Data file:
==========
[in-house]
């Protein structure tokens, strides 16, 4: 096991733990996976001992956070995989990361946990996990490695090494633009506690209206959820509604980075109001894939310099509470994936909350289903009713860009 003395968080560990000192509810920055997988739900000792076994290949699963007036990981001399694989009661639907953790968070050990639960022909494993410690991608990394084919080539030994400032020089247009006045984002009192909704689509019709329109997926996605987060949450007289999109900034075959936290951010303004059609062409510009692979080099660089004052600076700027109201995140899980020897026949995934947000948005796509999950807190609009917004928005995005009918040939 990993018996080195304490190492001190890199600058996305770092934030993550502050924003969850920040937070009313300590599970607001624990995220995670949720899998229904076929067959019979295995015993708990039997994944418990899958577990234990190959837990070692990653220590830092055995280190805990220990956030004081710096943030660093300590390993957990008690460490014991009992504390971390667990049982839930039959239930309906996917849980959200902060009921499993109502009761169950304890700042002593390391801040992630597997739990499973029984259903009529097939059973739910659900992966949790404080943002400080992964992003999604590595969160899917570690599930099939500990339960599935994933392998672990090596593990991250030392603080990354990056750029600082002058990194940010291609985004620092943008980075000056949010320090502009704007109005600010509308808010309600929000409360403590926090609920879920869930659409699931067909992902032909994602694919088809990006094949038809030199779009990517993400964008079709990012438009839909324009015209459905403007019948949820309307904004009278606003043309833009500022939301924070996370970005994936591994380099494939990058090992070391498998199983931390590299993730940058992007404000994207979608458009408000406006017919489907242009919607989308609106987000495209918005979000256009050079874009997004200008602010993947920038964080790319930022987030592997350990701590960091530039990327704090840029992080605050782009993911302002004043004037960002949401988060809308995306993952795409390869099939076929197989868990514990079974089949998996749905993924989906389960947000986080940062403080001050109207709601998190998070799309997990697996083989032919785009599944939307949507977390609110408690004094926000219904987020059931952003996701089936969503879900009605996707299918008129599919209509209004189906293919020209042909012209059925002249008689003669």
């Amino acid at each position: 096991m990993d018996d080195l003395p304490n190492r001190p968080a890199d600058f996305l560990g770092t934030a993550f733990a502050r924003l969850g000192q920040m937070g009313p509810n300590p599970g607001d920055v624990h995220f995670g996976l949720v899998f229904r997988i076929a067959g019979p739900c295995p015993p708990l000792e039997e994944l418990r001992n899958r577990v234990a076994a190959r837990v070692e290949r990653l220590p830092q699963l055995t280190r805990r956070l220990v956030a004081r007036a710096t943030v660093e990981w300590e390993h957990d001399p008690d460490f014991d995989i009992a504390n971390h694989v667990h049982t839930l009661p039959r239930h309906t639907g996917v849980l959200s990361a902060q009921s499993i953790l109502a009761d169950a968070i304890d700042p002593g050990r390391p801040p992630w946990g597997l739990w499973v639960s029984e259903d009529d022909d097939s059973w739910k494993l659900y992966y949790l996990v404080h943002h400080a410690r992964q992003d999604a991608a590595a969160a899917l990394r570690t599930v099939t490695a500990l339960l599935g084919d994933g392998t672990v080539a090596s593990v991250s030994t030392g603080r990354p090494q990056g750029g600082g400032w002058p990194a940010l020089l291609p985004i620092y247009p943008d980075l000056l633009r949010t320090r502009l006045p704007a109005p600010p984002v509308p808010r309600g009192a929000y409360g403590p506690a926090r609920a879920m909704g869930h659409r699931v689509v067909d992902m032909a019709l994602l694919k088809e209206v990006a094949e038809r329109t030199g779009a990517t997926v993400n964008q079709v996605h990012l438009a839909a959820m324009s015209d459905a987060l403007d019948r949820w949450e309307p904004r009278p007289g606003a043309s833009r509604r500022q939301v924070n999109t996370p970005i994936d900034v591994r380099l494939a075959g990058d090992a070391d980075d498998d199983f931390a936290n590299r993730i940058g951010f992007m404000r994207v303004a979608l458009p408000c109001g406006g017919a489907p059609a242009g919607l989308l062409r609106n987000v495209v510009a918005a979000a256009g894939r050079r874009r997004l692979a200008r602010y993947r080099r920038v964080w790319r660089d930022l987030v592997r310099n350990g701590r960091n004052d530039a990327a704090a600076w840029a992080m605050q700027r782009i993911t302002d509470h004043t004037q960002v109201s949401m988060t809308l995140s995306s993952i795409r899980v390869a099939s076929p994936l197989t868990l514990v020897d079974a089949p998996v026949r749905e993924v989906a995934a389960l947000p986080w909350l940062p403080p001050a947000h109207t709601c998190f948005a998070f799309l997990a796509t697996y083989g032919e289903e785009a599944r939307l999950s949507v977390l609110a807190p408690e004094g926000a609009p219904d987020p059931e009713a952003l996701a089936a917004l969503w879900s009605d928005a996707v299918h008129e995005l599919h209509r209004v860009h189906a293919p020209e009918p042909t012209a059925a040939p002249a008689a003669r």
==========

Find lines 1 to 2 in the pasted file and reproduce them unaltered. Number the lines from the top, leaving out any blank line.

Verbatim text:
[in-house]
């Protein structure tokens, strides 16, 4: 096991733990996976001992956070995989990361946990996990490695090494633009506690209206959820509604980075109001894939310099509470994936909350289903009713860009 003395968080560990000192509810920055997988739900000792076994290949699963007036990981001399694989009661639907953790968070050990639960022909494993410690991608990394084919080539030994400032020089247009006045984002009192909704689509019709329109997926996605987060949450007289999109900034075959936290951010303004059609062409510009692979080099660089004052600076700027109201995140899980020897026949995934947000948005796509999950807190609009917004928005995005009918040939 990993018996080195304490190492001190890199600058996305770092934030993550502050924003969850920040937070009313300590599970607001624990995220995670949720899998229904076929067959019979295995015993708990039997994944418990899958577990234990190959837990070692990653220590830092055995280190805990220990956030004081710096943030660093300590390993957990008690460490014991009992504390971390667990049982839930039959239930309906996917849980959200902060009921499993109502009761169950304890700042002593390391801040992630597997739990499973029984259903009529097939059973739910659900992966949790404080943002400080992964992003999604590595969160899917570690599930099939500990339960599935994933392998672990090596593990991250030392603080990354990056750029600082002058990194940010291609985004620092943008980075000056949010320090502009704007109005600010509308808010309600929000409360403590926090609920879920869930659409699931067909992902032909994602694919088809990006094949038809030199779009990517993400964008079709990012438009839909324009015209459905403007019948949820309307904004009278606003043309833009500022939301924070996370970005994936591994380099494939990058090992070391498998199983931390590299993730940058992007404000994207979608458009408000406006017919489907242009919607989308609106987000495209918005979000256009050079874009997004200008602010993947920038964080790319930022987030592997350990701590960091530039990327704090840029992080605050782009993911302002004043004037960002949401988060809308995306993952795409390869099939076929197989868990514990079974089949998996749905993924989906389960947000986080940062403080001050109207709601998190998070799309997990697996083989032919785009599944939307949507977390609110408690004094926000219904987020059931952003996701089936969503879900009605996707299918008129599919209509209004189906293919020209042909012209059925002249008689003669």